Six months after announcing their plan to bring high-tech home controls to the masses, home improvement giant Lowe's and U.K.-based home automation startup AlertMe have finally launched their first commercially available products.

Dubbed "Iris," the cloud-connected wireless control systems is set to officially go on sale at on Thursday, according to the companies. By August, Lowe's plans to have Iris devices -- ranging from smart thermostats and smart plugs to remote-control door locks and motion sensors -- on sale in about 500 stores.

All of the devices will be controllable via iPhone or Android apps that can be downloaded for free, though it costs $9.99 per month to upgrade to "Iris Magic," a basic home scheduling system that allows customers to program connected home devices for different settings for vacations, nighttime, home vs. away settings and the like. (That's the part of the offering that most clearly will be using AlertMe's cloud-based device management system).

As for the basic price, Iris now comes in three kits, which reflect both home energy and home security goals. For $179, homeowners can choose either the "Safe and Secure," which includes an AlertMe hub, one motion sensor, two contact sensors (for doors or cabinets) and a door lock and code keypad, or the "Comfort and Control," which includes the hub, one smart thermostat and one smart plug -- a wall socket adapter that can be turned on and off wirelessly. For $299, the "Smart Home" package combines both of the above kits into one.

Will that pricing structure fly? It's hard to say, but it certainly doesn't seem to break much new ground in terms of low cost. Verizon, which launched its own home automation offering for its FiOS home broadband customers last year, charges $89.99 for an indoor camera and remote-control light switch starter kit, $254.99 for a basic energy control kit that includes a smart thermostat, a 110-volt appliance switch and a circuit panel energy reader, and a combo kit that costs $287.99, for example. (One interesting note, however: Verizon's current home system prices are slightly higher than those it initially publicized when it launched the product line in November.)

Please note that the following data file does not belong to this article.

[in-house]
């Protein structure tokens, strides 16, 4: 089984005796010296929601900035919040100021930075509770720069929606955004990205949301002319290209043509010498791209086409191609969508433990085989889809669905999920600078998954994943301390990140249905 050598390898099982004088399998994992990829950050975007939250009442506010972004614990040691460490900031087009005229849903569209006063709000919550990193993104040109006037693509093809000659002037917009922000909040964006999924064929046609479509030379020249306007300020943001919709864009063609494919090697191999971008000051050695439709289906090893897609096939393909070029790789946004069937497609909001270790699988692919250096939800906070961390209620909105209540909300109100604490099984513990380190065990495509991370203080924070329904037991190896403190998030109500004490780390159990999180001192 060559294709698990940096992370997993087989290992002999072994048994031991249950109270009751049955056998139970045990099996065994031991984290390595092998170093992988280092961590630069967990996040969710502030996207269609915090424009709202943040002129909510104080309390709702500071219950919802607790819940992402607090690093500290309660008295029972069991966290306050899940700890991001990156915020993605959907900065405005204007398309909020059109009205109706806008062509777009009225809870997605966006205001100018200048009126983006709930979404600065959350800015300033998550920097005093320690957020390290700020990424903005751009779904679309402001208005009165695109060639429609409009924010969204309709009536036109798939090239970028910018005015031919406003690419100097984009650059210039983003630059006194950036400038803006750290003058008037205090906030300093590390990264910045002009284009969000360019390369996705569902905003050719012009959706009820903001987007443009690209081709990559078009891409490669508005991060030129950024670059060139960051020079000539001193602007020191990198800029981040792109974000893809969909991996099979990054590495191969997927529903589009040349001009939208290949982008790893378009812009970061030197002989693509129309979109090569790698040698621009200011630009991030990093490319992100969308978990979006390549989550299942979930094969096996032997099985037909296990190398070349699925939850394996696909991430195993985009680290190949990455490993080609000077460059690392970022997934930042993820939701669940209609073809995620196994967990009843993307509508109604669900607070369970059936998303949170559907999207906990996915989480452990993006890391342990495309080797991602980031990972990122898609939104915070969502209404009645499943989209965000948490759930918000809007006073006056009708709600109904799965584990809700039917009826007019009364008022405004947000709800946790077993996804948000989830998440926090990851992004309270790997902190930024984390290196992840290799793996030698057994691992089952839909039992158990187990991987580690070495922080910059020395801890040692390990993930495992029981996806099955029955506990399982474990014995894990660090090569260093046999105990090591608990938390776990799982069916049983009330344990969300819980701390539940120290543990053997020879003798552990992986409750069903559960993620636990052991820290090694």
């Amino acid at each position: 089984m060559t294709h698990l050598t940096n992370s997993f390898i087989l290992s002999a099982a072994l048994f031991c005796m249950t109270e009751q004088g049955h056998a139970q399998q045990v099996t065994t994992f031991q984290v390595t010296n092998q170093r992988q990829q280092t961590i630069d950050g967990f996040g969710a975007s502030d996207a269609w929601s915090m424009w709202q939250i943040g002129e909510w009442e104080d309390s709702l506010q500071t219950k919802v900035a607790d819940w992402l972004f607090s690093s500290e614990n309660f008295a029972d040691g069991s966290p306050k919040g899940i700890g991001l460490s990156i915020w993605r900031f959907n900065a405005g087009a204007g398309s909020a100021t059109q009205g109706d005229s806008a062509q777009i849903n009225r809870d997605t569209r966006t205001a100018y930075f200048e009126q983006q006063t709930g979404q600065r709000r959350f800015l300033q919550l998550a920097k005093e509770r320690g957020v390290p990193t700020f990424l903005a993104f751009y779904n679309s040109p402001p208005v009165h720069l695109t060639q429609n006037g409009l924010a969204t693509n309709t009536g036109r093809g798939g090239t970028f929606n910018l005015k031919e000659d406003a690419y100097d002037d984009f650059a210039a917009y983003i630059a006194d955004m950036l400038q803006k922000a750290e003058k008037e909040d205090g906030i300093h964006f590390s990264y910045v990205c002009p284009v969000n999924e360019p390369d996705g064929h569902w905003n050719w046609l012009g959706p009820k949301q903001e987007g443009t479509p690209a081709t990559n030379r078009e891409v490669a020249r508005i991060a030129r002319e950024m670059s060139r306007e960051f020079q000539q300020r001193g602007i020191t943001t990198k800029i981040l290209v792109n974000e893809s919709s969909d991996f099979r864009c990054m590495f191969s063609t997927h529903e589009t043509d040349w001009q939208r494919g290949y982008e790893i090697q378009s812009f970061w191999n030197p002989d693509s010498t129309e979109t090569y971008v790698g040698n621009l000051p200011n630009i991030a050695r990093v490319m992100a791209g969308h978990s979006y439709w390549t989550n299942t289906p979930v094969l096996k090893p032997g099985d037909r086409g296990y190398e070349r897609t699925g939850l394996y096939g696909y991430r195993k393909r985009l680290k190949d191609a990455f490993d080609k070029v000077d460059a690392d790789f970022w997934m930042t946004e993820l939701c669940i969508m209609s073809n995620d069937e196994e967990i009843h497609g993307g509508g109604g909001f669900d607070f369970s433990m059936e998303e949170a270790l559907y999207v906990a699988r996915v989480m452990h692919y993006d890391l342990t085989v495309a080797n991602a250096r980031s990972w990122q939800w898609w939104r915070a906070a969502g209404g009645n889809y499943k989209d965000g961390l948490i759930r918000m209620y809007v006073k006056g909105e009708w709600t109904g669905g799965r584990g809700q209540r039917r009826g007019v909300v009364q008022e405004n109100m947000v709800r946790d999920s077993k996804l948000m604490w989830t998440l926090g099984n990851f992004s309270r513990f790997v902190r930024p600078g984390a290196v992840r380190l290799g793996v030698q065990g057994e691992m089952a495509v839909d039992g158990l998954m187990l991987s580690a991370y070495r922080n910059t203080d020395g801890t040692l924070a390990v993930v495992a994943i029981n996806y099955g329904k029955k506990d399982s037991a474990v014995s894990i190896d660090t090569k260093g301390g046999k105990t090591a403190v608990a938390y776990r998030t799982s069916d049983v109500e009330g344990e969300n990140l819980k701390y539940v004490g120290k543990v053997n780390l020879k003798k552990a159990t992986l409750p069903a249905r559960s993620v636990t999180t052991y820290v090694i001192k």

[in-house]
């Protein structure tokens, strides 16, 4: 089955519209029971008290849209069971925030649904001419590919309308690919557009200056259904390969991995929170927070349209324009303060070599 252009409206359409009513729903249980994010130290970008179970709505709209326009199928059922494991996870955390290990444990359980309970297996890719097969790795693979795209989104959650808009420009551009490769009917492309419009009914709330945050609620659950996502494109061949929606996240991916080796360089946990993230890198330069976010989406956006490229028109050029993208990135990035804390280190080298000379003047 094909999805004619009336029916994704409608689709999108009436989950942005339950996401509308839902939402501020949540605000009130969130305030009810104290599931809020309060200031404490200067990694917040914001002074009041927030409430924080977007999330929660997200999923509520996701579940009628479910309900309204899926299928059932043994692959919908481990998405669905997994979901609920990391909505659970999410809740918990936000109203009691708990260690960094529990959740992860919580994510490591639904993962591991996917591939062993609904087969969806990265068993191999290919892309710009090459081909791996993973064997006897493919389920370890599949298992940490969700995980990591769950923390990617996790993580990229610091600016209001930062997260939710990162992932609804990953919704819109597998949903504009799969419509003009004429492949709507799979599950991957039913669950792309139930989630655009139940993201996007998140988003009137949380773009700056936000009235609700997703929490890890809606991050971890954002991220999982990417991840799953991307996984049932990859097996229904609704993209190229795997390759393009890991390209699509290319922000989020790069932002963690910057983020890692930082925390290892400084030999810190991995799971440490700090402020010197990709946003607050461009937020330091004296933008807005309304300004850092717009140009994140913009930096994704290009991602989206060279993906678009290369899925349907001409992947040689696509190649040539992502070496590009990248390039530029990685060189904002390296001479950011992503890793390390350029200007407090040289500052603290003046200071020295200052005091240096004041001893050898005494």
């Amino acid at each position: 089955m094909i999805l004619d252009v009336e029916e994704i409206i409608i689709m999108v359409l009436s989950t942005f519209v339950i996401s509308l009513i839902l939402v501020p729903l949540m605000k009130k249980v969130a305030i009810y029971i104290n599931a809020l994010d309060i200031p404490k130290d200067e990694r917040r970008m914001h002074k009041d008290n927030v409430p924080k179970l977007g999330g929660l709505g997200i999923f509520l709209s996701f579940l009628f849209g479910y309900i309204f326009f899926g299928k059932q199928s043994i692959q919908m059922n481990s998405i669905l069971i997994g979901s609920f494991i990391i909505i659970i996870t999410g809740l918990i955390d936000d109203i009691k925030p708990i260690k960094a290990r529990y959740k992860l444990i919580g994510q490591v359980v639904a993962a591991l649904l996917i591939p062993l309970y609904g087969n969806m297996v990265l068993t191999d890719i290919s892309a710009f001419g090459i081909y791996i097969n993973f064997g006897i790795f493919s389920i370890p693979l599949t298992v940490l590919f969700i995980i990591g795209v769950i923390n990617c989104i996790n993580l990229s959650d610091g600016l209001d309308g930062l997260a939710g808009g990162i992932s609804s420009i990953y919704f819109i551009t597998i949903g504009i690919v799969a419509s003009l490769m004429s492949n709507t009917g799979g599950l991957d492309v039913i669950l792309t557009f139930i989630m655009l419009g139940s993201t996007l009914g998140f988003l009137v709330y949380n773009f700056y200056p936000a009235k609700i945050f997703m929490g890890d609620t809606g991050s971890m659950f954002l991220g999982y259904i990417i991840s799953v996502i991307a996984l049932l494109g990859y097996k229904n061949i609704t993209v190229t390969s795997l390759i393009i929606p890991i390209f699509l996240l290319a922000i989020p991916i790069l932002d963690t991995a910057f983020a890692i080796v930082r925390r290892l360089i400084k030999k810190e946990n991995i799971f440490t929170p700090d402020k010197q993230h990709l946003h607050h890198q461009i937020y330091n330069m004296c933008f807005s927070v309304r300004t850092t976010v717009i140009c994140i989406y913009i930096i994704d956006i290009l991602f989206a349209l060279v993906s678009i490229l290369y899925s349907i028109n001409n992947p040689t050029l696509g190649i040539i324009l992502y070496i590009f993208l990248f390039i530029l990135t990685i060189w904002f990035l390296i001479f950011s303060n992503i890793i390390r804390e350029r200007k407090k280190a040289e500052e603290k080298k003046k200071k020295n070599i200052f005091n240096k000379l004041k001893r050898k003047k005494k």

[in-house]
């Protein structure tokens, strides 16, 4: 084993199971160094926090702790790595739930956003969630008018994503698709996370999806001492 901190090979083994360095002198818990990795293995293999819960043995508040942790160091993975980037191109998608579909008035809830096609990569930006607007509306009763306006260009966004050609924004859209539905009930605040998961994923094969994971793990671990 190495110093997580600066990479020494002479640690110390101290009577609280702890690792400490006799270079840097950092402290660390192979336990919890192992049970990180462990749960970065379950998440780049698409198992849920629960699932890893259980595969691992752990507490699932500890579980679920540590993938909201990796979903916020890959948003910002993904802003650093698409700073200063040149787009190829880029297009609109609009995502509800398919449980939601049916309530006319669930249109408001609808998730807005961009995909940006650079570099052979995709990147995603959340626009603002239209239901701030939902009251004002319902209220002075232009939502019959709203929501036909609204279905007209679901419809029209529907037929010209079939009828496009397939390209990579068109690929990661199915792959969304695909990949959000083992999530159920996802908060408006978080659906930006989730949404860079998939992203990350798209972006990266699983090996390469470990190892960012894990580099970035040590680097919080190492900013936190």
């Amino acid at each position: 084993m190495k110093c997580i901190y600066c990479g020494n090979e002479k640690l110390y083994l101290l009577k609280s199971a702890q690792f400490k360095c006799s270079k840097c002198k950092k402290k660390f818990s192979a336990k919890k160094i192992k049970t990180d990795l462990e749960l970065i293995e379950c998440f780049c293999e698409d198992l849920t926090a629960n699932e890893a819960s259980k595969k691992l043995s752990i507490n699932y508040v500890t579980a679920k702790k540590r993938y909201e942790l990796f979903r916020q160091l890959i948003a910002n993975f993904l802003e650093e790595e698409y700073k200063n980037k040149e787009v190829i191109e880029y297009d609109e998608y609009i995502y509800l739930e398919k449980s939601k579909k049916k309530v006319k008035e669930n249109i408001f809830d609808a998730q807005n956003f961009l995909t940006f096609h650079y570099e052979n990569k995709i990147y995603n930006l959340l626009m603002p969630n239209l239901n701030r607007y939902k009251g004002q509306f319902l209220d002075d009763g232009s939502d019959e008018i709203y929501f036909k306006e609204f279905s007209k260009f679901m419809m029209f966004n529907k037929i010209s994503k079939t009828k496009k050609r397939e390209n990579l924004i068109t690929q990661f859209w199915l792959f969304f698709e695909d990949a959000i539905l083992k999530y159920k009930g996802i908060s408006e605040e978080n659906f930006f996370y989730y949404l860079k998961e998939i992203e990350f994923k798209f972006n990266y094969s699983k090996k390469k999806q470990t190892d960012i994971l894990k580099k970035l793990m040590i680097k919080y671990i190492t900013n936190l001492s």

Of course, Verizon is already selling its core FiOS service to customers, making the home automation more of an add-on. Also, Verizon charges $9.99 per month for the service and doesn't offer a no-fee version like Lowe's does -- which makes sense, because Verizon has an ongoing relationship with its FiOS customers, whereas some Lowe's Iris customers may want to walk out the door with their products and be done with it.

The launch of Iris does put Lowe's ahead of its big-box store competitors on the low-cost home automation front. Best Buy in June started selling a $399 home energy management system, Check-It HEM, which uses a circuit-level connection to see how much energy different loads are using. It's expensive because it requires an electrician to install it, much like home power monitors like The Energy Detective do. But on the plus side, it does measure whole-home energy use, whereas smart thermostats don't.

At the same time, Iris will be facing competition from the likes of EcoFactor and its project with Comcast, iControl’s project with Time Warner Cable, and other telecommunications providers interested in following Verizon’s home automation lead. (Deutsche Telekom, which announced a partnership with AlertMe in September, could be one of them.)

But the biggest competition may be against homeowners' lack of interest. We've seen plenty of data that shows that most homeowners don't want to spend that much money on managing their energy use with technology, and we've also seen high-end home automation companies like Control4 move away from energy-specific markets. Of course, most of these telco- and cable-backed, lower-cost home automation systems are putting their focus on home security (door locks, sensors and remote-control lights) as their core offering.

As for which companies' products are shipping with the Iris packages, the companies mentioned General Electric and Radio Thermostat Co. of America as current device suppliers, and said that Schlage, GE Jasco and First Alert have announced plans to work with the platform.

AlertMe, which has raised about $49 million to date, is also doing a number of projects with British Gas in support of the utility's multi-million smart meter rollout. The partnership with Lowe's is AlertMe’s first foray into the U.S. market.

Though Google and Microsoft bowed out of home energy management in 2011, Greentech Media predicted that those exits would ultimately be less important to the market than the entrance of big-box stores. Whether the new Iris platform from Lowe's proves to be the first step in a mass movement by the retail chains into home automation, or a misstep in judging what its home improvement customers want, remains to be seen.